Beyond Logic
written by Rev Gary Heard

The innovative and unconstricted thinking of children often delights and surprises us. Although often the lack of logical connection is evident, it is this same freedom which provides both spontaneity and insight which adults can be blinded to. I was reminded of this recently when Sam emerged with his theory about milk. “I know what people did for milk before there were cows!” he announced. “They melted ice cream!!”

A few years ago, while watching a movie, Rachel turned to ask why it was that it always rained in movies when there was a battle taking place. She had discerned and articulated a truth about imagery which most people miss.

There are aspects of life and reality that we are logically able to recognise and construct. The ability to think and process information is a great gift available to us as human beings. Many great truths have been uncovered this way: the nature of the universe, the structure of matter, and the human genome project, are just a handful of results emerging from our ability to think logically and consistently.

But we would be wrong to conclude that the best information and the best decisions are always made by recourse to logic. Some information available to us today still perplexes and bewilders the mind: ask any scientist about dark matter, or about the relationship between genetics and human personality. We still do not understand the resilience of the human spirit – why it is that identical twins can respond to the same stimulus in different ways. And then there is the ability to discern truth and reality without physical connection to it.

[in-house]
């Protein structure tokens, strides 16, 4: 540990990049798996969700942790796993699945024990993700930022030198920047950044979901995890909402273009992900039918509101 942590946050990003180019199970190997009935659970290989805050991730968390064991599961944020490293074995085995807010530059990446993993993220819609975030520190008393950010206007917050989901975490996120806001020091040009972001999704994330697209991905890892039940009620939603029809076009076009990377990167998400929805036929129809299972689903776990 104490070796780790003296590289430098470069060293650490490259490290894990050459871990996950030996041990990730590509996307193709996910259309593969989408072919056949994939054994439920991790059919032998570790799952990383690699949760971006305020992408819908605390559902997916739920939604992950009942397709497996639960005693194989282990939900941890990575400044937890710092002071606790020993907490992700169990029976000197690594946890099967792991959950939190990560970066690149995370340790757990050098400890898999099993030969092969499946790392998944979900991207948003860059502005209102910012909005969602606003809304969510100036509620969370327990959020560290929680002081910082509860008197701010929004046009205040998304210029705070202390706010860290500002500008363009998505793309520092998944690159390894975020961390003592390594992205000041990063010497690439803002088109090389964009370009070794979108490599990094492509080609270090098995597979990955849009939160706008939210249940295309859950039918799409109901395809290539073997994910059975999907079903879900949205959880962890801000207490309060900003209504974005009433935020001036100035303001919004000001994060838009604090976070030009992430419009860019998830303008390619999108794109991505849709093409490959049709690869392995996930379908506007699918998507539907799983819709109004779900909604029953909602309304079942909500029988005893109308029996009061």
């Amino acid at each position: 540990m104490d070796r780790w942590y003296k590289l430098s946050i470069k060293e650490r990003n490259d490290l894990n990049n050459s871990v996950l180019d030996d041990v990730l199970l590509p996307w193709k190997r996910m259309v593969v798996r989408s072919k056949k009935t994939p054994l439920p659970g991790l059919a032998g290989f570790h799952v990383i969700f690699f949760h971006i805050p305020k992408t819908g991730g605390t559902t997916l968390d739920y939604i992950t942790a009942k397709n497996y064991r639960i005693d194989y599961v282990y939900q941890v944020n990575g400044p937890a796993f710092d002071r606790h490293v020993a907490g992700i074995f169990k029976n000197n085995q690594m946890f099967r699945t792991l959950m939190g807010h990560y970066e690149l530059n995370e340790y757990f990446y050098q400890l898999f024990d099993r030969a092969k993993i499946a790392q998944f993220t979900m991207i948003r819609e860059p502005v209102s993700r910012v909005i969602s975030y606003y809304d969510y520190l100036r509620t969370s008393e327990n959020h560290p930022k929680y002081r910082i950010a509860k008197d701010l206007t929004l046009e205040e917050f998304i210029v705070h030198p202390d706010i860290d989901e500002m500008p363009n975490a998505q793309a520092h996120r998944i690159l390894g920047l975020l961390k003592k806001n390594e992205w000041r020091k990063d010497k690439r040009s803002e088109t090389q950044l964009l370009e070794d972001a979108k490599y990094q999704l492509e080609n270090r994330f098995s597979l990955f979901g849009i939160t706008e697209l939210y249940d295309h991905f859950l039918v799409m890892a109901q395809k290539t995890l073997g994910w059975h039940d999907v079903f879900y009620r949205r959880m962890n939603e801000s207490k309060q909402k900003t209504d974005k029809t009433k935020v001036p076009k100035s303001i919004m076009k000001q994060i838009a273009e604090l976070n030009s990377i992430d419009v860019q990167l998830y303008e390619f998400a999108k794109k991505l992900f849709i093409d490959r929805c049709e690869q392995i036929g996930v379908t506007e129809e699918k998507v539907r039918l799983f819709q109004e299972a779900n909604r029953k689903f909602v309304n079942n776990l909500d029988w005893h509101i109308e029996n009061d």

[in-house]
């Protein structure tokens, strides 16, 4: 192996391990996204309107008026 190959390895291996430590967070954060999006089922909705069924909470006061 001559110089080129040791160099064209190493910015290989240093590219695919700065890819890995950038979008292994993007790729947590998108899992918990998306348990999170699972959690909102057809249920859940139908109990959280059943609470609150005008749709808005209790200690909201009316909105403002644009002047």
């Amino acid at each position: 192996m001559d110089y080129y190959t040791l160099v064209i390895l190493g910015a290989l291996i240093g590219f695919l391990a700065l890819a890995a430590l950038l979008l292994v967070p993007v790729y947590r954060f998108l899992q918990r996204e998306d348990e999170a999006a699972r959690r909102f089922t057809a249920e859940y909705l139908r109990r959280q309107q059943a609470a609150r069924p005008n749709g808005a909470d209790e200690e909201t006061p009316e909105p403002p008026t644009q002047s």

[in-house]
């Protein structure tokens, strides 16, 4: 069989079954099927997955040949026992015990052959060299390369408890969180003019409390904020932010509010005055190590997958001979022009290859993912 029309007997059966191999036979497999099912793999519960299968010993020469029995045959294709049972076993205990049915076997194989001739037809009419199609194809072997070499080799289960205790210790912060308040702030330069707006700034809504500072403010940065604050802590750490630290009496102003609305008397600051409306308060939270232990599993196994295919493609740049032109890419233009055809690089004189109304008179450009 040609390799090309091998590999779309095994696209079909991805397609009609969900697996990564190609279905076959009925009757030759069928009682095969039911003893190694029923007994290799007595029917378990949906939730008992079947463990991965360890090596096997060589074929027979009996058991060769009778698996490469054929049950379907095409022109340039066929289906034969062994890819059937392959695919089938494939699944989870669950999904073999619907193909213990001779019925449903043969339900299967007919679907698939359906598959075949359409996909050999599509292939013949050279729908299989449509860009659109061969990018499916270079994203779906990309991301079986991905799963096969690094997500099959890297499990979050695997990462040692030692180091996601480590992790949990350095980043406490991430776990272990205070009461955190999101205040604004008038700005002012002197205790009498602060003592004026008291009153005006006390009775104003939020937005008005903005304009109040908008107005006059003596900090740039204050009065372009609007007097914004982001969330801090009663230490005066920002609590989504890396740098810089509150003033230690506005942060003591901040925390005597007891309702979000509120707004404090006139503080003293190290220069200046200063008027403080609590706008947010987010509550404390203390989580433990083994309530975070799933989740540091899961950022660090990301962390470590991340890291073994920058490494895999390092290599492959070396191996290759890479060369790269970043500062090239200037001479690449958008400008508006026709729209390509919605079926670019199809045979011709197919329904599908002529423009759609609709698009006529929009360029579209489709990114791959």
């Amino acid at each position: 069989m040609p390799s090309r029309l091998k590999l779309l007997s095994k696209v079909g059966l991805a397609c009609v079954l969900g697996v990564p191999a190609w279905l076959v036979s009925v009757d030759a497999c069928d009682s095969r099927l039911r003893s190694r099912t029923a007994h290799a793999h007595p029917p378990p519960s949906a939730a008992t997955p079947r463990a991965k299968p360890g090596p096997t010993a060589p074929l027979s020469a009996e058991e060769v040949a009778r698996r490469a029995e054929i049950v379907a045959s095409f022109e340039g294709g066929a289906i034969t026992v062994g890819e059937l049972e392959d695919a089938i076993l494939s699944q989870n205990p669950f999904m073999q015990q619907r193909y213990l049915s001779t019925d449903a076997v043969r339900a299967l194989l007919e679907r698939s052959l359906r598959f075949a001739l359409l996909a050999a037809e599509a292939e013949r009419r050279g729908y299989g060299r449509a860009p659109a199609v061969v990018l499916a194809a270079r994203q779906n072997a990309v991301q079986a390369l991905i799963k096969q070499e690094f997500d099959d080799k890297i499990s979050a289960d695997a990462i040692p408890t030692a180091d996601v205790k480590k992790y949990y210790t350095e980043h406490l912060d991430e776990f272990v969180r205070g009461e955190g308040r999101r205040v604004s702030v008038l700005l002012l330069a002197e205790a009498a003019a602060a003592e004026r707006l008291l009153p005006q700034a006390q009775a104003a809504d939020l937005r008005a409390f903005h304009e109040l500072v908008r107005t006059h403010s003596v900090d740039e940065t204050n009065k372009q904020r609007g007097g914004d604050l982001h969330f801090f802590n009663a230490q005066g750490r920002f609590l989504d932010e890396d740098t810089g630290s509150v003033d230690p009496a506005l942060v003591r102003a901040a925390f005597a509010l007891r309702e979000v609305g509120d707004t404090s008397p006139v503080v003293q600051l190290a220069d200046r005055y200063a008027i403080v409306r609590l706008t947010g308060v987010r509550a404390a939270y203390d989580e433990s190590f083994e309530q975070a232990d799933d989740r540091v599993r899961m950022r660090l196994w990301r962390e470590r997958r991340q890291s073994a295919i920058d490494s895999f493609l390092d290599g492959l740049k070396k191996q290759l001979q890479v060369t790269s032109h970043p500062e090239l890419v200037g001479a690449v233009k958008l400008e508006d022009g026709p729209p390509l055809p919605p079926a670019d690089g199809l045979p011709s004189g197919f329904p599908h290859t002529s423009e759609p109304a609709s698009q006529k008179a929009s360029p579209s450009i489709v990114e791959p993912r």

There is much to life that remains a mystery – beyond the current capabilities of logic to define and articulate.

Trinity Sunday can be seen as a continuing reminder of the need for humility in the face of reality: that God is beyond our full knowing, just as there remain many unlocked mysteries of life. Although many brilliant minds have given us insight into the Trinitarian nature of God, there are aspects which still puzzle and confound. It is a reminder that we not only know God (and life) with the mind, but with the heart, and in relationship. Some things which are beyond the ability to articulate are not beyond our experience.

The more important question is not, “Can you explain the Trinity?” but “Do you know the God who is revealed in Father, Son and Holy Spirit?” Such an encounter is life-transforming.

June 3, 2007
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